It focuses specifically on the idea that powerful, for-profit companies - “Big Food” or “Big Ag”, whatever you’d like to call it - who are at least partially responsible for the problems of our food systems, should be part of the ongoing discussions to transform broken food systems, and that researchers, practitioners and policymakers should engage with them.
The rationale is that “transformative change requires multistakeholder approaches with all actors around the table”.
But as the authors said,
“The challenge though is that meaningful engagement requires trust. And trust relies on tenets such as responsibility and transparency.”
They look at two short case studies - last year’s Food Systems Summit and the plastic pollution from food packaging - and came to the conclusion that unless these companies demonstrate a change in behavior, it’s unrealistic to build this trust.
“Inviting Big Food to join research and policy agenda-setting efforts legitimises irresponsible corporate behaviour and introduces significant conflicts of interest.”
“Amid food systems so influenced by powerful interests, personal choice (vis a vis personal responsibility) is something of a misnomer. When consumer choice is genuinely possible, it is among a relatively privileged minority who are able to eat healthily, or to purchase fair or sustainably produced items.”
2. The empty promise of instant delivery by Terry Nguyen in Vox, Jan 2022
There have been - and will be - lots of pieces about gig workers and delivery services but this one was well-written, chock-full of links and numbers and sobering without relying on the terrible working conditions of the workers.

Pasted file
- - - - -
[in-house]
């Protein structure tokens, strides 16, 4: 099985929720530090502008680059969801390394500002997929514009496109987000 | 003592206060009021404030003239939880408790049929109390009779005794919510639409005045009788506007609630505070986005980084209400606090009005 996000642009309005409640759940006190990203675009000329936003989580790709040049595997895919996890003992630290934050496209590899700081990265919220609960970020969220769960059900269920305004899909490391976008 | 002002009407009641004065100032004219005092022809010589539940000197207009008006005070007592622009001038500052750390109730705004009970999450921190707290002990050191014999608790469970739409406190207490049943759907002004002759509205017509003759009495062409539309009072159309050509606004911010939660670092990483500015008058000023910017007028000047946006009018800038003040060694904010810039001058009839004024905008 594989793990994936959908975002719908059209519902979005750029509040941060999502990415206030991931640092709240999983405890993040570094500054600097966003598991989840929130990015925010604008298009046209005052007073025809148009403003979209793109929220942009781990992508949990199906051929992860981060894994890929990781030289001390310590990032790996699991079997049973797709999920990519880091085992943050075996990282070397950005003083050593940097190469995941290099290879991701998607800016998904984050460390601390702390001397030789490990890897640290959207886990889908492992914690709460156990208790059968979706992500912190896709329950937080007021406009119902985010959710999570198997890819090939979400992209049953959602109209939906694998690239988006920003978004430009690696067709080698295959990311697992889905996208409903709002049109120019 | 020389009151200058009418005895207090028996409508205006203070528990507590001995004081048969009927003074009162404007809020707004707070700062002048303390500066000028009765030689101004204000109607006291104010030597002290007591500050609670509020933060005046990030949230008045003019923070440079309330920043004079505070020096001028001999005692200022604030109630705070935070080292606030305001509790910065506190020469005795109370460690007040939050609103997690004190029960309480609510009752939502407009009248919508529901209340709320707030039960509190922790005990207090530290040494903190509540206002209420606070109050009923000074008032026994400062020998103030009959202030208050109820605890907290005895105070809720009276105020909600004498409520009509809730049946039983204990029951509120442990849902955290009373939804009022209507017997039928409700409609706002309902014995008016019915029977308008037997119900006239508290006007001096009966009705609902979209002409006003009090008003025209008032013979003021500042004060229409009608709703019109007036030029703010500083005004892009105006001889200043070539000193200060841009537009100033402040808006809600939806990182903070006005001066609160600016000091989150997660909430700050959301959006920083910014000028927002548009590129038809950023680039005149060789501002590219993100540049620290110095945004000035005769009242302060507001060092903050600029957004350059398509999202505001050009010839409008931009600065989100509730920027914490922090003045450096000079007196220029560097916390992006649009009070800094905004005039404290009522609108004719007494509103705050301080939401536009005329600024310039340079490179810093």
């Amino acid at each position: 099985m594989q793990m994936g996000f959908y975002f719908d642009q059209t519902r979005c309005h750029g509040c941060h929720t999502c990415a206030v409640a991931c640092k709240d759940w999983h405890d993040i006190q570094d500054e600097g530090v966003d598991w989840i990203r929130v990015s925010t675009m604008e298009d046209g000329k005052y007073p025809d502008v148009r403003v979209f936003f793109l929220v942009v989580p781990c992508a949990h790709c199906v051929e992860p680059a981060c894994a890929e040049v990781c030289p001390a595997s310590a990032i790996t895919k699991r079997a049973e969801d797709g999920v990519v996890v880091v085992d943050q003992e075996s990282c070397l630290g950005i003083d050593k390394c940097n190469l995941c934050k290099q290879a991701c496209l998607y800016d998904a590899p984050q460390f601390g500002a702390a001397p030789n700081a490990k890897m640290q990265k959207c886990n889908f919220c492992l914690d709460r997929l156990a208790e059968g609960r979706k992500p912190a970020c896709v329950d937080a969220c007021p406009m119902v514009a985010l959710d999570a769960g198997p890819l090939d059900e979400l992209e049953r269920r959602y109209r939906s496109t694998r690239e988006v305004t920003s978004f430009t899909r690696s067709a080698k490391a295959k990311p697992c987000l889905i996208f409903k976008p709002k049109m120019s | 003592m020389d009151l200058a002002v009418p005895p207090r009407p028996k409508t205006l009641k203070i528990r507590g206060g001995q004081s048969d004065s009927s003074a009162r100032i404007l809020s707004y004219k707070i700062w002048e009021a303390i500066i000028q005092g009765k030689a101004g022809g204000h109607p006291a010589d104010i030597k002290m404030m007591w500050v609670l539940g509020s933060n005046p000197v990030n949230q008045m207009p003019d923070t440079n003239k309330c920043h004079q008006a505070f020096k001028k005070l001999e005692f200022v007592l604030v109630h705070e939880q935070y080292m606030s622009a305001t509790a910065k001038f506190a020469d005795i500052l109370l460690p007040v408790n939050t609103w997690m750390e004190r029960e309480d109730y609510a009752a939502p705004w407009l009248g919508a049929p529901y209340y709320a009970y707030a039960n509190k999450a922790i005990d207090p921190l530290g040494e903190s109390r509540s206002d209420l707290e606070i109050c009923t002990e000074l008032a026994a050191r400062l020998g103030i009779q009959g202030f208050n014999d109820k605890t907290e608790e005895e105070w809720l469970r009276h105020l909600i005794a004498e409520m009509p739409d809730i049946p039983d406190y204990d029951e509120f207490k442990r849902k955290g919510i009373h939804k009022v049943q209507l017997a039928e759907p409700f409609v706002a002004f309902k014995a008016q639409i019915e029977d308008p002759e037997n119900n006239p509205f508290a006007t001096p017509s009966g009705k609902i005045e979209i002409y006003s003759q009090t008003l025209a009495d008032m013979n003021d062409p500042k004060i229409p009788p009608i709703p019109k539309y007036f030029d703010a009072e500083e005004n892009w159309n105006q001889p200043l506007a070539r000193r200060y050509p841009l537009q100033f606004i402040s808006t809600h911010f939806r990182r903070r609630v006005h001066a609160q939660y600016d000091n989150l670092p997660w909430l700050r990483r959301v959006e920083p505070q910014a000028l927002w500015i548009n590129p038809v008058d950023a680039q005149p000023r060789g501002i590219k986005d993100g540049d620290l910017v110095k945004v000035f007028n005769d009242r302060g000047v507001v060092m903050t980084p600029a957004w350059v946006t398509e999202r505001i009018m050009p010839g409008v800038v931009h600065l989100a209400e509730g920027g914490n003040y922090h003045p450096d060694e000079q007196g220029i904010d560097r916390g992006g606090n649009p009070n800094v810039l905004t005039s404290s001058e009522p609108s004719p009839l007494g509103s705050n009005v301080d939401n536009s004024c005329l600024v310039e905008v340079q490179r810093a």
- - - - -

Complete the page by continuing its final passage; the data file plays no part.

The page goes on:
It’s quite US-centric but still applicable - and relatable - to many of us who have shifted our buying behaviour, both for food and other things, between the BC (before-COVID) and DC (during-COVID) worlds. This include myself. I hadn’t ordered a food delivery in 30 months in Rome until the pandemic came along. The PC (post-COVID) era still feels far away.
“Venture capital firms are bullish on the emerging and crowded market of ultrafast delivery startups, which have yet to be profitable without investor help. In substituting human-to-human interactions with human-to-machine transactions, shoppers are opting out of the mundane nuisances involved with running errands or grabbing coffee. This might seem like an individual consumer choice, but it is informed by a post-pandemic retail and service landscape that can be hostile to ordinary shoppers.”
3. People Like Malls by Amanda Mull in The Atlantic, Aug 2021
This one is sort-of linked to the previous piece in that it talked about Amazon’s rumoured plan to test the concept of… ummm… physical retail shops.
“The kinds of things you might have bought in a department store at the mall before the online shopping apparatus that Amazon helped create drove a nail into that business’s coffin.”
For those who thinks the move is counterintuitive, Mull argues that it actually is not, because online retailers are struggling with a litany of challenges, including getting products to your door from a centralised facility and dealing with returns from people who regret impulse purchases.
“What solves all of these problems—the high return rates, the cost-prohibitive last-mile freight, the logistics nightmares, the buyer frustration, and the monumental volume of consumer waste it all sends to landfills—on some level? Stores. Going to a store.”
“Amazon and the companies like it invent the solutions to the problems they created, and you pay for them to be implemented.”
As always, have a great weekend! Please feel free to share this post and send tips and thoughts on twitter @thinink, to my LinkedIn page or via e-mail email@example.com.